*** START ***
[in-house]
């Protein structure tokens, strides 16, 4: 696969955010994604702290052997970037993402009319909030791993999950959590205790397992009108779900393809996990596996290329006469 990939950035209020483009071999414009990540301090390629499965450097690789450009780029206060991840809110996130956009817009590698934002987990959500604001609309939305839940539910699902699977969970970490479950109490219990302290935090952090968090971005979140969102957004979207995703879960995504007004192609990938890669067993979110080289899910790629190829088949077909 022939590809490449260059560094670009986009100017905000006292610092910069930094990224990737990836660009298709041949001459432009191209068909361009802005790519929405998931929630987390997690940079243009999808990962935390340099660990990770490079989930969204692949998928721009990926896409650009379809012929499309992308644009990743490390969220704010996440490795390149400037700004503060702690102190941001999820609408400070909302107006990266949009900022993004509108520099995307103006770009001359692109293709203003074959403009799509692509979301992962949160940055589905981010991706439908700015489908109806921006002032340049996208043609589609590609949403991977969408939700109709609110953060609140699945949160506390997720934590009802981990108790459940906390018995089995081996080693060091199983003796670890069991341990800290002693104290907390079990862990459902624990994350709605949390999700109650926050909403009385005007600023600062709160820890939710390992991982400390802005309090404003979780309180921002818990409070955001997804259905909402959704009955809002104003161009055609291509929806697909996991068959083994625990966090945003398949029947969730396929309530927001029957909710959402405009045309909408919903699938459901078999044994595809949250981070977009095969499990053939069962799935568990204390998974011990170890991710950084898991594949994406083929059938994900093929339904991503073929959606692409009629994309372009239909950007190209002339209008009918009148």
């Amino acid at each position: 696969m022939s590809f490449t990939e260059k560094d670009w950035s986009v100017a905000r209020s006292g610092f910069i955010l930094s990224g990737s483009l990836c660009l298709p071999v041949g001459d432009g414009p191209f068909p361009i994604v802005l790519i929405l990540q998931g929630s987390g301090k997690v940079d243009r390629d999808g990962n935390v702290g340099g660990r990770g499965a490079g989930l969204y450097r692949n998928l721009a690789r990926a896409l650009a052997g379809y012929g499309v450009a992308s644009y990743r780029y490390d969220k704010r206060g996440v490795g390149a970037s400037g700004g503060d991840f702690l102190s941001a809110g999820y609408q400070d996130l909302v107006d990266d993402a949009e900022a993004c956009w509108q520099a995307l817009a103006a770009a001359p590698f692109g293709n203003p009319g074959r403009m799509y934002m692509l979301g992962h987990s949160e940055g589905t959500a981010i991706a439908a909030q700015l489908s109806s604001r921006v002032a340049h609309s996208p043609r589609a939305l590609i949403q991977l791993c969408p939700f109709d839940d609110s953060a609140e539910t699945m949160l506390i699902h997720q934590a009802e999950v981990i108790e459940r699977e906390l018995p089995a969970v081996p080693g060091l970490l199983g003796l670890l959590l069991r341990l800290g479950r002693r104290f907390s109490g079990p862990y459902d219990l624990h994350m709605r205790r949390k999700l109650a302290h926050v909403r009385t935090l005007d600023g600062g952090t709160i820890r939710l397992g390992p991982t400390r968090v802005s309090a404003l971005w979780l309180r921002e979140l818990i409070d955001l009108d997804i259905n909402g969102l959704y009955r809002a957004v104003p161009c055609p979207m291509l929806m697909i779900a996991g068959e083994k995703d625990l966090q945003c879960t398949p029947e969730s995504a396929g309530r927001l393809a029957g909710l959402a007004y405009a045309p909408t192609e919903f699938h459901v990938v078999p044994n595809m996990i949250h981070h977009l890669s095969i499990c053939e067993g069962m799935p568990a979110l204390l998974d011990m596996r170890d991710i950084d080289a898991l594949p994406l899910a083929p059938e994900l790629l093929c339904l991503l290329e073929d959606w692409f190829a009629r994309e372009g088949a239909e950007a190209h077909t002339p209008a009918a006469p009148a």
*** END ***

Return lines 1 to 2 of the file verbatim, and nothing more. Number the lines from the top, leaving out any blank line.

[in-house]
């Protein structure tokens, strides 16, 4: 696969955010994604702290052997970037993402009319909030791993999950959590205790397992009108779900393809996990596996290329006469 990939950035209020483009071999414009990540301090390629499965450097690789450009780029206060991840809110996130956009817009590698934002987990959500604001609309939305839940539910699902699977969970970490479950109490219990302290935090952090968090971005979140969102957004979207995703879960995504007004192609990938890669067993979110080289899910790629190829088949077909 022939590809490449260059560094670009986009100017905000006292610092910069930094990224990737990836660009298709041949001459432009191209068909361009802005790519929405998931929630987390997690940079243009999808990962935390340099660990990770490079989930969204692949998928721009990926896409650009379809012929499309992308644009990743490390969220704010996440490795390149400037700004503060702690102190941001999820609408400070909302107006990266949009900022993004509108520099995307103006770009001359692109293709203003074959403009799509692509979301992962949160940055589905981010991706439908700015489908109806921006002032340049996208043609589609590609949403991977969408939700109709609110953060609140699945949160506390997720934590009802981990108790459940906390018995089995081996080693060091199983003796670890069991341990800290002693104290907390079990862990459902624990994350709605949390999700109650926050909403009385005007600023600062709160820890939710390992991982400390802005309090404003979780309180921002818990409070955001997804259905909402959704009955809002104003161009055609291509929806697909996991068959083994625990966090945003398949029947969730396929309530927001029957909710959402405009045309909408919903699938459901078999044994595809949250981070977009095969499990053939069962799935568990204390998974011990170890991710950084898991594949994406083929059938994900093929339904991503073929959606692409009629994309372009239909950007190209002339209008009918009148």